On the edge of Tehran lives a soulful singer named Shahram Nazeri who is largely responsible for popularizing the poetry of 13th century poet Rumi (full name: Mawlana Jalal ad-Din Balkhi Rumi) not only in Iran but throughout the world. Here in North America Rumi has earned a significant following with his timeless Sufi message of letting go. In this 800th anniversary year of Rumi’s birth, Nazeri and his son, composer Hafez Nazeri, release The Passion of Rumi on September 25, 2007 on QuarterTone Productions.
The 13th century poet Rumi has garnered an upsurge of devotees worldwide in recent years and has sold more books than any other poet in the world. Shahram Nazeri—dubbed the Persian Nightingale by the New York Times and Iran’s Pavarotti by the Christian Science Monitor—was the first to put Rumi’s words to music, starting in the 1970s. His soulful voice buoyed him to the top echelon of performers in Iran. Not only does Nazeri sing the words of Rumi, the passion of his voice, his very creation of vocal sound embodies Rumi’s message, which marks a turning point in Persian classical music.
Poetry is central to traditional Persian music. In Iran, poetry is not only considered the highest form of art, it is a colloquial tool used in everyday life. Imagine you go to your local grocer and ask a question and the man behind the counter responds with a thousand year-old poem. Would that happen here in North America? Not likely. When Islam arrived, music was forbidden, but poetry flourished. And when music did emerge, it was closely tied to this long poetry tradition, both in terms of the lyrics used, and in terms of the musical form, which had a monophonic, narrative-like structure.
For decades, Persian singers have sung the poems of such great 13th century poets as Hafez and Sa’adi. Many times, when Persian people need to meditate and want to find peace of mind, they read poetry. The poet Hafez has a special effect, because he puts two contradictory meanings in one line. This allows the reader to project their own meaning into it and discover their own feelings about the problem at hand. But Nazeri found that Rumi had a stronger emotional effect on him. Nazeri, like most Rumi devotees, are drawn to the selfless approach of Rumi and the idea that if you let the self go, you gain freedom. By letting material attachment go, you find peace and security.Thus Nazeri was the first to invent new song forms for adapting the poetry of Rumi in Persian classical music When Nazeri began singing Rumi poetry, he brought Iranians closer to Rumi through music, and exposed many Westerners to the words of and philosophy of the Sufi poet.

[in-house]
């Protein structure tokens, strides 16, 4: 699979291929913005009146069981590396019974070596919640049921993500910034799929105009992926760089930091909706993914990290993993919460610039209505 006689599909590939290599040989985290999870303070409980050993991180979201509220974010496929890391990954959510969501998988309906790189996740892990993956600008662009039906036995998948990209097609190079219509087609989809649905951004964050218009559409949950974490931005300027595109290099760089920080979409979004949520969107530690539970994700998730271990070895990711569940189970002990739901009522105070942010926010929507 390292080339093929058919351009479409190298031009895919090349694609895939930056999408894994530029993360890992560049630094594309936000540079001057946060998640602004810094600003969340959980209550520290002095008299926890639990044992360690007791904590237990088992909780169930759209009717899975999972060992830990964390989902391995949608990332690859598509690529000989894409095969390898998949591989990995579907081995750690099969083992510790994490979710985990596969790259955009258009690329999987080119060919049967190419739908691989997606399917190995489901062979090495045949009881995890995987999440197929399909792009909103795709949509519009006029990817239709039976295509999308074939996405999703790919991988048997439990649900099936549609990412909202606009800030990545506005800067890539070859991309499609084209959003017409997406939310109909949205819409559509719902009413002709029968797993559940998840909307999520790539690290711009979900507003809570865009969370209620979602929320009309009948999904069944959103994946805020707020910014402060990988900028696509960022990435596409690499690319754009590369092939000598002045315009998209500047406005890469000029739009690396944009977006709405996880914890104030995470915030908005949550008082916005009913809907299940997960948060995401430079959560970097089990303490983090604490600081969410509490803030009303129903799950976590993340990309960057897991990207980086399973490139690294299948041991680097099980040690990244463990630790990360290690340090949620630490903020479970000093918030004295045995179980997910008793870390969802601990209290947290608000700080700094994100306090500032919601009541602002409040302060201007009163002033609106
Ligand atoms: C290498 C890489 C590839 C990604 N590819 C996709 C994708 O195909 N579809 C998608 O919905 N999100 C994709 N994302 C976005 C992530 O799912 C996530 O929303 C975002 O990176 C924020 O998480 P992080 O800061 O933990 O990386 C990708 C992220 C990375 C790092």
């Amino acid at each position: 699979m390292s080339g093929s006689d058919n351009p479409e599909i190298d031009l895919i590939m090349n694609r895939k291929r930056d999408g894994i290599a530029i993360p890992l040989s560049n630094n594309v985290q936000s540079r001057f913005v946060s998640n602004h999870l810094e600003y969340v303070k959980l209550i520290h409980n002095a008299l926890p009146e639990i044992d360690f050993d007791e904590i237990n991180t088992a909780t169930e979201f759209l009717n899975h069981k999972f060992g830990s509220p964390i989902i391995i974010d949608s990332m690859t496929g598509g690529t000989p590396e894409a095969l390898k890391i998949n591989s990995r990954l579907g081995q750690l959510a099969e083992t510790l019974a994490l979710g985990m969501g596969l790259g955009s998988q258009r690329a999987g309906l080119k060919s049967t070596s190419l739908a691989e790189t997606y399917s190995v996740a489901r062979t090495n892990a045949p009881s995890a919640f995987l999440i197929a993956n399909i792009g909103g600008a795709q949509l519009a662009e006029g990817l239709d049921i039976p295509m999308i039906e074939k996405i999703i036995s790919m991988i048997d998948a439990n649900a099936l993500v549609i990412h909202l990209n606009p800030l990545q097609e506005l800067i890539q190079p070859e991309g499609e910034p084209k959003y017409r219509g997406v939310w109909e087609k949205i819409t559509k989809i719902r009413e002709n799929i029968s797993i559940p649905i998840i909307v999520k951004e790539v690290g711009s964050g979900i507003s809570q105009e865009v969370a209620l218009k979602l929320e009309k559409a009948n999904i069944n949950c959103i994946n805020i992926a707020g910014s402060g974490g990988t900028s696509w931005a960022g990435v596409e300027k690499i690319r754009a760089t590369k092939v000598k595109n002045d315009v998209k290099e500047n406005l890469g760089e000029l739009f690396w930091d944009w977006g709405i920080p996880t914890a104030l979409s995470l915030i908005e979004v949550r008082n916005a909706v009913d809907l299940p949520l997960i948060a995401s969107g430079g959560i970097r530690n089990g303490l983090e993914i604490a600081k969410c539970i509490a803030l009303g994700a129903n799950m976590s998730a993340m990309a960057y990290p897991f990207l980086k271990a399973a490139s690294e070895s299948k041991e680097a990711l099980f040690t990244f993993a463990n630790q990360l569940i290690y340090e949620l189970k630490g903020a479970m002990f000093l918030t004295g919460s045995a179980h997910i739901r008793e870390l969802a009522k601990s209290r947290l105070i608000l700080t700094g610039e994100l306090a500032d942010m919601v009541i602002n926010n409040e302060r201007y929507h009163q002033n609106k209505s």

Several years ago, Shahram Nazeri’s son, Hafez Nazeri, decided to launch a project featuring his father’s songs set to the poems of Rumi. But Hafez decided to scour the horizon for some of the greatest instrumentalists under the age of 20. What emerged was one of the most highly-attended tours in the Middle East, and whose fruit is featured on the new CD, The Passion of Rumi. The album features the powerful songs of the elder Nazeri, accompanied by Hafez’s Rumi Ensemble playing the younger Nazeri’s compositions and arrangements that merge Eastern musical structures and Western orchestration techniques.
The Passion of Rumi finds Hafez Nazeri—fast-becoming the new voice of the younger generation of the traditional music of Iran—planting the seeds of a marriage of East and West. Under the tutelage of his father, Hafez learned to play and sing traditional Persian music. Without speaking a lick of English, Hafez moved to New York to study at the Manhattan School of Music, where he made the leap from an oral musical tradition to a highly notated one. This month, Hafez led his Rumi Symphony at Los Angeles’ Walt Disney Concert Hall in a concert that the L.A. Times called “an ambitious collection of cross-cultural music.” The performance featured the senior Nazeri who the Times says “brought a transcendent quality to every note he sang.” Other observers noted that Hafez’s use of written music presented a challenge for his father, whose main idiom is improvization. But the two were able to combine the rhythms within Persian music and orchestrations of Western music to create an entirely new sound. The Passion of Rumi is also scheduled to be performed at the Barbican Hall of London on October 15, 2007, produced in association by Serious and Royal Albert Hall.
Father and son carry on the family legacy of innovation rooted in Persian tradition, whereas typical “ethnic music” innovation frequently finds its basis in Western structures. Surprisingly, both have found strength in their own personal musical voices by following the words of Rumi and letting go of the structures that bind them, without letting go of their cultural heritage.